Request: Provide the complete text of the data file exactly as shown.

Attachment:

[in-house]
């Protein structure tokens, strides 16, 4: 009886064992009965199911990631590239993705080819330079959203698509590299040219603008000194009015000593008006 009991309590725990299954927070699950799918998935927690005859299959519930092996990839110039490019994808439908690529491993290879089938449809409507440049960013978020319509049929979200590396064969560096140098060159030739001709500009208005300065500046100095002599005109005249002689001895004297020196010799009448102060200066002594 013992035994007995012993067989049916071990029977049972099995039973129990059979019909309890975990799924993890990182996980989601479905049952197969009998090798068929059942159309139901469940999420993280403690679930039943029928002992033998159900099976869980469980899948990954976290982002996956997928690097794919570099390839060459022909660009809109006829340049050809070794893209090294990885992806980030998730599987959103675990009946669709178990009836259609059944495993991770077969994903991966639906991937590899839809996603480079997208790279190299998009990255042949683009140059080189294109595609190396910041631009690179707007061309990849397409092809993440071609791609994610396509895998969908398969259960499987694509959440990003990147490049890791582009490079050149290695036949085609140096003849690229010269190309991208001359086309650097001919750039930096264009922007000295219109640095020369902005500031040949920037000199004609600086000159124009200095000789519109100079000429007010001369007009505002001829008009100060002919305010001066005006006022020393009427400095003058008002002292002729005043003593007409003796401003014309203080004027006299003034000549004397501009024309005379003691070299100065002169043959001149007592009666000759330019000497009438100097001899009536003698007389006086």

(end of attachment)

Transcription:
[in-house]
């Protein structure tokens, strides 16, 4: 009886064992009965199911990631590239993705080819330079959203698509590299040219603008000194009015000593008006 009991309590725990299954927070699950799918998935927690005859299959519930092996990839110039490019994808439908690529491993290879089938449809409507440049960013978020319509049929979200590396064969560096140098060159030739001709500009208005300065500046100095002599005109005249002689001895004297020196010799009448102060200066002594 013992035994007995012993067989049916071990029977049972099995039973129990059979019909309890975990799924993890990182996980989601479905049952197969009998090798068929059942159309139901469940999420993280403690679930039943029928002992033998159900099976869980469980899948990954976290982002996956997928690097794919570099390839060459022909660009809109006829340049050809070794893209090294990885992806980030998730599987959103675990009946669709178990009836259609059944495993991770077969994903991966639906991937590899839809996603480079997208790279190299998009990255042949683009140059080189294109595609190396910041631009690179707007061309990849397409092809993440071609791609994610396509895998969908398969259960499987694509959440990003990147490049890791582009490079050149290695036949085609140096003849690229010269190309991208001359086309650097001919750039930096264009922007000295219109640095020369902005500031040949920037000199004609600086000159124009200095000789519109100079000429007010001369007009505002001829008009100060002919305010001066005006006022020393009427400095003058008002002292002729005043003593007409003796401003014309203080004027006299003034000549004397501009024309005379003691070299100065002169043959001149007592009666000759330019000497009438100097001899009536003698007389006086």